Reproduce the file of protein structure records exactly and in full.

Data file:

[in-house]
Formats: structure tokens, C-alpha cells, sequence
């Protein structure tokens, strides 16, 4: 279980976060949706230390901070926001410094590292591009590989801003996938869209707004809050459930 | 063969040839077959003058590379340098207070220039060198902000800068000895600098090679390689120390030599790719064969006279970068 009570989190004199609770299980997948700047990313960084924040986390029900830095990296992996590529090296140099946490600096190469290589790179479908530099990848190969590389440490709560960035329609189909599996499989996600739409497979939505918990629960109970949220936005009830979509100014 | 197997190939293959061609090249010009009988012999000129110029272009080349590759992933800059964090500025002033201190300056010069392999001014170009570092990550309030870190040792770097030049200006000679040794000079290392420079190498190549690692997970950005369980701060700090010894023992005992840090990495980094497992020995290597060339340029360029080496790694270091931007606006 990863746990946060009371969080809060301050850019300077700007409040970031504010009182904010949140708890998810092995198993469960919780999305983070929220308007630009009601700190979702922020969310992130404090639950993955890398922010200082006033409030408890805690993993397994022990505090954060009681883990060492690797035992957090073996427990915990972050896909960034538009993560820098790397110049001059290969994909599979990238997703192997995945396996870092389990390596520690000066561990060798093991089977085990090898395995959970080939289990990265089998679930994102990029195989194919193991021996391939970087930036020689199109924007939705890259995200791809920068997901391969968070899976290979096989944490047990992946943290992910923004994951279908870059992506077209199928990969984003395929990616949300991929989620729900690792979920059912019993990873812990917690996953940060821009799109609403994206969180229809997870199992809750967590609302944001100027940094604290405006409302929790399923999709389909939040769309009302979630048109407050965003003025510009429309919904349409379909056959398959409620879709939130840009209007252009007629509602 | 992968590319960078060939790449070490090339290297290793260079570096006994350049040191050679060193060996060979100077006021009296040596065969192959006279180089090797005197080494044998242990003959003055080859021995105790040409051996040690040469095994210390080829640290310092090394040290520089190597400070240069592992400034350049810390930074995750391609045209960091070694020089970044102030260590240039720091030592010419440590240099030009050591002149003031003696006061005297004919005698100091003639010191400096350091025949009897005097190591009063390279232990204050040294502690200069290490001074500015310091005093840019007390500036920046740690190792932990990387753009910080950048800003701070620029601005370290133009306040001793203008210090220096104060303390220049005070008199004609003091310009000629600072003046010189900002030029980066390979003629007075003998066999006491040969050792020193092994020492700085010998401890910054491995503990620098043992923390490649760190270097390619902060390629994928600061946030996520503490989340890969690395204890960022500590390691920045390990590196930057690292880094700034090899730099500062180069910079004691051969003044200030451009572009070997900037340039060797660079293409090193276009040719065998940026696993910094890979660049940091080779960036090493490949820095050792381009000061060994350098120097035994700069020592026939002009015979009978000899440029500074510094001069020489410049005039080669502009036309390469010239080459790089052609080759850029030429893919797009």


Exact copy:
[in-house]
Formats: structure tokens, C-alpha cells, sequence
């Protein structure tokens, strides 16, 4: 279980976060949706230390901070926001410094590292591009590989801003996938869209707004809050459930 | 063969040839077959003058590379340098207070220039060198902000800068000895600098090679390689120390030599790719064969006279970068 009570989190004199609770299980997948700047990313960084924040986390029900830095990296992996590529090296140099946490600096190469290589790179479908530099990848190969590389440490709560960035329609189909599996499989996600739409497979939505918990629960109970949220936005009830979509100014 | 197997190939293959061609090249010009009988012999000129110029272009080349590759992933800059964090500025002033201190300056010069392999001014170009570092990550309030870190040792770097030049200006000679040794000079290392420079190498190549690692997970950005369980701060700090010894023992005992840090990495980094497992020995290597060339340029360029080496790694270091931007606006 990863746990946060009371969080809060301050850019300077700007409040970031504010009182904010949140708890998810092995198993469960919780999305983070929220308007630009009601700190979702922020969310992130404090639950993955890398922010200082006033409030408890805690993993397994022990505090954060009681883990060492690797035992957090073996427990915990972050896909960034538009993560820098790397110049001059290969994909599979990238997703192997995945396996870092389990390596520690000066561990060798093991089977085990090898395995959970080939289990990265089998679930994102990029195989194919193991021996391939970087930036020689199109924007939705890259995200791809920068997901391969968070899976290979096989944490047990992946943290992910923004994951279908870059992506077209199928990969984003395929990616949300991929989620729900690792979920059912019993990873812990917690996953940060821009799109609403994206969180229809997870199992809750967590609302944001100027940094604290405006409302929790399923999709389909939040769309009302979630048109407050965003003025510009429309919904349409379909056959398959409620879709939130840009209007252009007629509602 | 992968590319960078060939790449070490090339290297290793260079570096006994350049040191050679060193060996060979100077006021009296040596065969192959006279180089090797005197080494044998242990003959003055080859021995105790040409051996040690040469095994210390080829640290310092090394040290520089190597400070240069592992400034350049810390930074995750391609045209960091070694020089970044102030260590240039720091030592010419440590240099030009050591002149003031003696006061005297004919005698100091003639010191400096350091025949009897005097190591009063390279232990204050040294502690200069290490001074500015310091005093840019007390500036920046740690190792932990990387753009910080950048800003701070620029601005370290133009306040001793203008210090220096104060303390220049005070008199004609003091310009000629600072003046010189900002030029980066390979003629007075003998066999006491040969050792020193092994020492700085010998401890910054491995503990620098043992923390490649760190270097390619902060390629994928600061946030996520503490989340890969690395204890960022500590390691920045390990590196930057690292880094700034090899730099500062180069910079004691051969003044200030451009572009070997900037340039060797660079293409090193276009040719065998940026696993910094890979660049940091080779960036090493490949820095050792381009000061060994350098120097035994700069020592026939002009015979009978000899440029500074510094001069020489410049005039080669502009036309390469010239080459790089052609080759850029030429893919797009």